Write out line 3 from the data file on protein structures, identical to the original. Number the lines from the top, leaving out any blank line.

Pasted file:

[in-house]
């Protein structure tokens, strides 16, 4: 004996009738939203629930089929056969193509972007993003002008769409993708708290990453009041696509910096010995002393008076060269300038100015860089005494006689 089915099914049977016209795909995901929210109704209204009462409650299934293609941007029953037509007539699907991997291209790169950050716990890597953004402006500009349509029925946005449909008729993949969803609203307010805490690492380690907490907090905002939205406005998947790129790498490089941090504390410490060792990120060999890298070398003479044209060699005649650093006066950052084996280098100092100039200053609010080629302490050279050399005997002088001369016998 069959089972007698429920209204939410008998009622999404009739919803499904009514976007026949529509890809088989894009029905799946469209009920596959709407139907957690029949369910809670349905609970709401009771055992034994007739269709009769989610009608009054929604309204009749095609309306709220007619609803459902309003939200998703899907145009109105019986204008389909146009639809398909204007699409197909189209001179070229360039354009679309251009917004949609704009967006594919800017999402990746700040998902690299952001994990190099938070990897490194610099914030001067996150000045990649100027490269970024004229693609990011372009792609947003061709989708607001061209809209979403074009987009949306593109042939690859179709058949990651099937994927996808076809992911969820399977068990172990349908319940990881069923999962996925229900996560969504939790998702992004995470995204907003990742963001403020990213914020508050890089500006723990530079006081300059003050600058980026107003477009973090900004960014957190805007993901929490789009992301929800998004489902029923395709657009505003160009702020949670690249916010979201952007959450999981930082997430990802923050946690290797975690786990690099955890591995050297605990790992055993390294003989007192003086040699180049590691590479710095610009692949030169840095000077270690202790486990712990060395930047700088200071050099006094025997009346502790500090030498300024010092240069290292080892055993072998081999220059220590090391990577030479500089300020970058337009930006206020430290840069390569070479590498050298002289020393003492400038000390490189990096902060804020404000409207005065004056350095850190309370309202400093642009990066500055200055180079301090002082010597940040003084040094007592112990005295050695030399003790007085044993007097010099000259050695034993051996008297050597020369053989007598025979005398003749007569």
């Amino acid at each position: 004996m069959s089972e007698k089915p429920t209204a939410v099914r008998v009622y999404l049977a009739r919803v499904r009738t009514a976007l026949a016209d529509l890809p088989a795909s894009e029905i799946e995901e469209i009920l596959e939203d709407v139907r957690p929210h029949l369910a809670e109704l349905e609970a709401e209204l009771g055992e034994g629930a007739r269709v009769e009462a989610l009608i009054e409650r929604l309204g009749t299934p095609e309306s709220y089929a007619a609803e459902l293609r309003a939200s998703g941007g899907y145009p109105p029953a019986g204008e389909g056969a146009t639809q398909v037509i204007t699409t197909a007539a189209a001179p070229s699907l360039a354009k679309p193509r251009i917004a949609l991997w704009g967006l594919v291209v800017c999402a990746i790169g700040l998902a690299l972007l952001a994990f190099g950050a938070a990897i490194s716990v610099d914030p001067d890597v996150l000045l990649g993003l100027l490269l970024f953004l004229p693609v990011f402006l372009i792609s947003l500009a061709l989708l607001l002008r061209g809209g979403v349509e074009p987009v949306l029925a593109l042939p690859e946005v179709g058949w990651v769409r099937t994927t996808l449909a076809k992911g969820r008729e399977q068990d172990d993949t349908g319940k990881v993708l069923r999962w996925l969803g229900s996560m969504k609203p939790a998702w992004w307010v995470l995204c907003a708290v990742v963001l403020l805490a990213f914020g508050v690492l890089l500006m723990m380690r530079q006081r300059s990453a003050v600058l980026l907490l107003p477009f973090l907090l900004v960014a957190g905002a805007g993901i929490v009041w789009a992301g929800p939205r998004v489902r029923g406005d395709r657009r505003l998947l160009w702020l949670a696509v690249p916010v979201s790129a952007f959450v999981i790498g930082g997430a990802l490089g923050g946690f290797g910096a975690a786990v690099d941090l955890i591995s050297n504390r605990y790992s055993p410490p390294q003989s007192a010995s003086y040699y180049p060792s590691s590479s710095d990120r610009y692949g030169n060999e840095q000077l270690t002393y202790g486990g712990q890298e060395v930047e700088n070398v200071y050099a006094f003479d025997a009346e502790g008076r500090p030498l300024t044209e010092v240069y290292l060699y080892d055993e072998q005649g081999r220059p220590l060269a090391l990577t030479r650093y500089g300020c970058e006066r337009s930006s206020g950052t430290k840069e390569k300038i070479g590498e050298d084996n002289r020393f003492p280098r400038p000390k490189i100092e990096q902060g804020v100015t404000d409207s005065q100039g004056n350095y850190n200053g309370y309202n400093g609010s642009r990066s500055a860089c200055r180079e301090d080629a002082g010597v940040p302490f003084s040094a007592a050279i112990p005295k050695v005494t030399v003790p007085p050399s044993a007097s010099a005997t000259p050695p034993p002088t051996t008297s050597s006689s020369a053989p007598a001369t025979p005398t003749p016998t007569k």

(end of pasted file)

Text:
């Amino acid at each position: 004996m069959s089972e007698k089915p429920t209204a939410v099914r008998v009622y999404l049977a009739r919803v499904r009738t009514a976007l026949a016209d529509l890809p088989a795909s894009e029905i799946e995901e469209i009920l596959e939203d709407v139907r957690p929210h029949l369910a809670e109704l349905e609970a709401e209204l009771g055992e034994g629930a007739r269709v009769e009462a989610l009608i009054e409650r929604l309204g009749t299934p095609e309306s709220y089929a007619a609803e459902l293609r309003a939200s998703g941007g899907y145009p109105p029953a019986g204008e389909g056969a146009t639809q398909v037509i204007t699409t197909a007539a189209a001179p070229s699907l360039a354009k679309p193509r251009i917004a949609l991997w704009g967006l594919v291209v800017c999402a990746i790169g700040l998902a690299l972007l952001a994990f190099g950050a938070a990897i490194s716990v610099d914030p001067d890597v996150l000045l990649g993003l100027l490269l970024f953004l004229p693609v990011f402006l372009i792609s947003l500009a061709l989708l607001l002008r061209g809209g979403v349509e074009p987009v949306l029925a593109l042939p690859e946005v179709g058949w990651v769409r099937t994927t996808l449909a076809k992911g969820r008729e399977q068990d172990d993949t349908g319940k990881v993708l069923r999962w996925l969803g229900s996560m969504k609203p939790a998702w992004w307010v995470l995204c907003a708290v990742v963001l403020l805490a990213f914020g508050v690492l890089l500006m723990m380690r530079q006081r300059s990453a003050v600058l980026l907490l107003p477009f973090l907090l900004v960014a957190g905002a805007g993901i929490v009041w789009a992301g929800p939205r998004v489902r029923g406005d395709r657009r505003l998947l160009w702020l949670a696509v690249p916010v979201s790129a952007f959450v999981i790498g930082g997430a990802l490089g923050g946690f290797g910096a975690a786990v690099d941090l955890i591995s050297n504390r605990y790992s055993p410490p390294q003989s007192a010995s003086y040699y180049p060792s590691s590479s710095d990120r610009y692949g030169n060999e840095q000077l270690t002393y202790g486990g712990q890298e060395v930047e700088n070398v200071y050099a006094f003479d025997a009346e502790g008076r500090p030498l300024t044209e010092v240069y290292l060699y080892d055993e072998q005649g081999r220059p220590l060269a090391l990577t030479r650093y500089g300020c970058e006066r337009s930006s206020g950052t430290k840069e390569k300038i070479g590498e050298d084996n002289r020393f003492p280098r400038p000390k490189i100092e990096q902060g804020v100015t404000d409207s005065q100039g004056n350095y850190n200053g309370y309202n400093g609010s642009r990066s500055a860089c200055r180079e301090d080629a002082g010597v940040p302490f003084s040094a007592a050279i112990p005295k050695v005494t030399v003790p007085p050399s044993a007097s010099a005997t000259p050695p034993p002088t051996t008297s050597s006689s020369a053989p007598a001369t025979p005398t003749p016998t007569k």